Vale Professor Andrew Gilbert AM

A legacy remembered: Pharmacy farewells one of Australia’s most influential pharmacists

Emeritus Professor Andrew Gilbert AM peacefully passed away on 20 August 2021 surrounded by his family.

Professor Gilbert, from the University of South Australia, was remembered by colleagues this week for his significant achievements within the pharmacy profession.

In 2014, he was appointed a Member of the Order of Australia for significant service to pharmacy and professional organisations as an educator, researcher, and administrator.

Professor Gilbert was awarded the Pharmacist of the Year Award in 2005 and the South Australian Pharmacist of the Year in 2004.

He founded the Quality Use of Medicines and Pharmacy Research Centre in 1995, which became a University-recognised research centre in 1999 and for which he served as Director until his retirement in 2013.

Professor Libby Roughead, Director of the Quality Use of Medicines and Pharmacy Research Centre, said the centre’s fraternity and colleagues from around the world mourned the death of Professor Gilbert “and with gratitude celebrate his life”.

“Andy was a pioneering researcher who brought together his expertise in pharmacy practice and behavioural psychology to leave a lasting legacy on the Australian healthcare system and inform health care programs across the globe,” said Professor Roughead.

“Andy was a foundation member of the Australian Government’s expert advisory committee – the Pharmaceutical Health and Rational Use of Medicines Committee – developing Australia’s National Strategy for Quality Use of Medicines.

“He was the inaugural director of the Drug and Therapeutics Information Service, establishing the first academic detailing trials in Australia – academic detailing services are now provided nationally,” she said.

“Andy conducted the first trials for collaborative medicine review services in Australia.  The model of practice he developed informed the model funded nationally – more than one million Australians have now benefited from his vision.

“He ran the first trials to establish and test standards of practice for pharmacy and pharmacist-only medicines – the standards were adopted nationally.

“He pioneered the use of medication advisory committees in aged care services – now recommended nationally.

“Andy led the establishment of the Veterans’ Medicines Advice and Therapeutics Education Services program, which has reached all veterans, general practitioners, pharmacists and directors of care in aged care facilities across the country and has resulted in measurable improvements in the health of veterans.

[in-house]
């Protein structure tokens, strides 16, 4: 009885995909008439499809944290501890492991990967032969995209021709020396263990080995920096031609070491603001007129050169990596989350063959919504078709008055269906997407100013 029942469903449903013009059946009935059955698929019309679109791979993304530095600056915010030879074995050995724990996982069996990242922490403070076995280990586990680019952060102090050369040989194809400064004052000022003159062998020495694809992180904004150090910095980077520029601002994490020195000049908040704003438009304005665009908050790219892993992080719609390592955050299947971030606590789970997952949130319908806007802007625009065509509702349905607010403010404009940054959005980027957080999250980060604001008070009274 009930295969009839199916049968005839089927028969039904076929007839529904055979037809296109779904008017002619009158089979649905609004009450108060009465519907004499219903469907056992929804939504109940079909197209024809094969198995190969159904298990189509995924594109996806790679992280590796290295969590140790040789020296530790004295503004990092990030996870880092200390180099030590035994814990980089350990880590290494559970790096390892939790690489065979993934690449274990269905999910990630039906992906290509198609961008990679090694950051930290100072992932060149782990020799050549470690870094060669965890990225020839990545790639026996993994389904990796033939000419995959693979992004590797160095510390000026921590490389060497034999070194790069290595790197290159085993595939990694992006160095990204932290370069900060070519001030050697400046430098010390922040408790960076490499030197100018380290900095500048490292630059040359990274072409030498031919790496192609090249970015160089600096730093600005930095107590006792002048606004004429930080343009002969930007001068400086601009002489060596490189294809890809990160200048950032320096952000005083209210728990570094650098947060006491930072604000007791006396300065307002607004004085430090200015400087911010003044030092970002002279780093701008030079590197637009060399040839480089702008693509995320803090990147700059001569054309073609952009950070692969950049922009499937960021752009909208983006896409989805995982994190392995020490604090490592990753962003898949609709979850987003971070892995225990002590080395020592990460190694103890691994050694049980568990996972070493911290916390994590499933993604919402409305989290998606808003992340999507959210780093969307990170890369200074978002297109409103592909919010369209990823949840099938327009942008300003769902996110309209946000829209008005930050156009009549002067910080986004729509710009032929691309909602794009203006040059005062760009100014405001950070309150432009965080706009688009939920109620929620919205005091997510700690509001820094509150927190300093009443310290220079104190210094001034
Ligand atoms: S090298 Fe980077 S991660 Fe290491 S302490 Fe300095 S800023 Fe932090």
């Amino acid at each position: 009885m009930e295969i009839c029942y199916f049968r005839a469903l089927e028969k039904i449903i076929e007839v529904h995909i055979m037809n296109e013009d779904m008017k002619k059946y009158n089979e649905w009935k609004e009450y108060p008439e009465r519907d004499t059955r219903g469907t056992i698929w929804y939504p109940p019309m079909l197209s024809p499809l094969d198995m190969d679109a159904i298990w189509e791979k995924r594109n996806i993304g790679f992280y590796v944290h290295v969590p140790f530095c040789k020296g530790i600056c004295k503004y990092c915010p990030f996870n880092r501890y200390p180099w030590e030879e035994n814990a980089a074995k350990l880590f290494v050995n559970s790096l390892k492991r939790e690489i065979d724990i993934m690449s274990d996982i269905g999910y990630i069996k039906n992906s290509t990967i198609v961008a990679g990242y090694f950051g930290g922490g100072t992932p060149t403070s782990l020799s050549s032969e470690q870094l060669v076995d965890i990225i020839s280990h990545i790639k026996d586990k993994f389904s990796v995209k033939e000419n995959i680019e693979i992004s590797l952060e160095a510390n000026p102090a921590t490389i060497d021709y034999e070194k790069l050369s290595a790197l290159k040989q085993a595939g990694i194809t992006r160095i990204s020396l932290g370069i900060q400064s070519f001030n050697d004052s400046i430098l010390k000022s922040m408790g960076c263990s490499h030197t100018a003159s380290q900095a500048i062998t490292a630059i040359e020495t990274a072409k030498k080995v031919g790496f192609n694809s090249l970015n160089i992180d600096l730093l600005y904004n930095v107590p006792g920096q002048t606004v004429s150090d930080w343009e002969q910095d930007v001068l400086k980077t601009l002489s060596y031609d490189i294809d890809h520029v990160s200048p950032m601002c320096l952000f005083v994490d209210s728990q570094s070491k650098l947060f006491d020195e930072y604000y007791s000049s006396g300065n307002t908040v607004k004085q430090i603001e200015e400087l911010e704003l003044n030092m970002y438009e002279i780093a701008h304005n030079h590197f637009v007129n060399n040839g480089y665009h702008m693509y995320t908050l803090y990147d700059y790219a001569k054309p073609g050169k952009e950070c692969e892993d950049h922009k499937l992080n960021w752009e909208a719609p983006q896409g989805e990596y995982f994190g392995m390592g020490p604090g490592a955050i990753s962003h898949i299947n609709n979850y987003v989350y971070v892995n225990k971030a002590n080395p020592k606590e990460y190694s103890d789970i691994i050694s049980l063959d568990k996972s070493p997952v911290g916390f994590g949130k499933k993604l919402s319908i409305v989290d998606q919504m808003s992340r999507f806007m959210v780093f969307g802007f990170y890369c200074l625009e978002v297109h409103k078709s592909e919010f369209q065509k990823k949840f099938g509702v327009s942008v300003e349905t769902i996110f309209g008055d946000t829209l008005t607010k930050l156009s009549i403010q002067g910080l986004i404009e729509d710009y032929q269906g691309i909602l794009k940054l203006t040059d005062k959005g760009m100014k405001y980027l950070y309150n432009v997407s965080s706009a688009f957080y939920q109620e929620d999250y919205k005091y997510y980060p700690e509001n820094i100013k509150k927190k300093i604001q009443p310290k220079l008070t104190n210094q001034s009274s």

“He founded the Quality Use of Medicines and Pharmacy Research Centre, which is now a thriving, vibrant, collegiate, inclusive, generous, and creative centre, emulating the values of leadership he represented.”

PSA National President, Associate Professor Chris Freeman, said he was deeply saddened by the passing of his mentor and friend.

“The loss of Professor Gilbert, Andy, affects me deeply. He had such a big influence on my career,” said A/Professor Freeman.

“Andy was a mentor who took me under his wing, provided me with many opportunities, and offered a voice of reason when I felt uncertain. I know he played a similar role for many in the pharmacy profession. I am lucky to have called him a friend.

“Andy was instrumental in securing federal funding of Home Medication Reviews for at-risk people in the community, and further research on medication management issues in the veteran community.

“In recognition of his lifelong contribution to the pharmacy profession, PSA awarded Andy with Life Fellowship in 2019, at a ceremony in Adelaide attended by his family, friends and colleagues,” said A/Professor Freeman.

“PSA extends its condolences Andy’s wife Marg, his daughters Kate and Alice, and the rest of his family. His legacy and impact on pharmacy practice will not be forgotten.”

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  1. (Mary) Kay Dunkley

    He leaves an impressive legacy in pharmacy and the quality use of medicine through the programs he was involved with and the many pharmacists he influenced, taught and mentored.

  2. David George

    He was inspiring as a University lecturer. If it were not for the outstanding lecturers that I had in Ross McKinnon, Roger Nation, Lloyd Sansom and Andy Gilbert, I would have walked away from my studies and in turn a career that I have now enjoyed for 20 years. Rest in peace.

  3. Juliet Seifert

    Such a great contributor in so many ways, and someone who understood and practised real teamwork.
    May he be at peace and may his loved ones be blessed with long and healthy lives.

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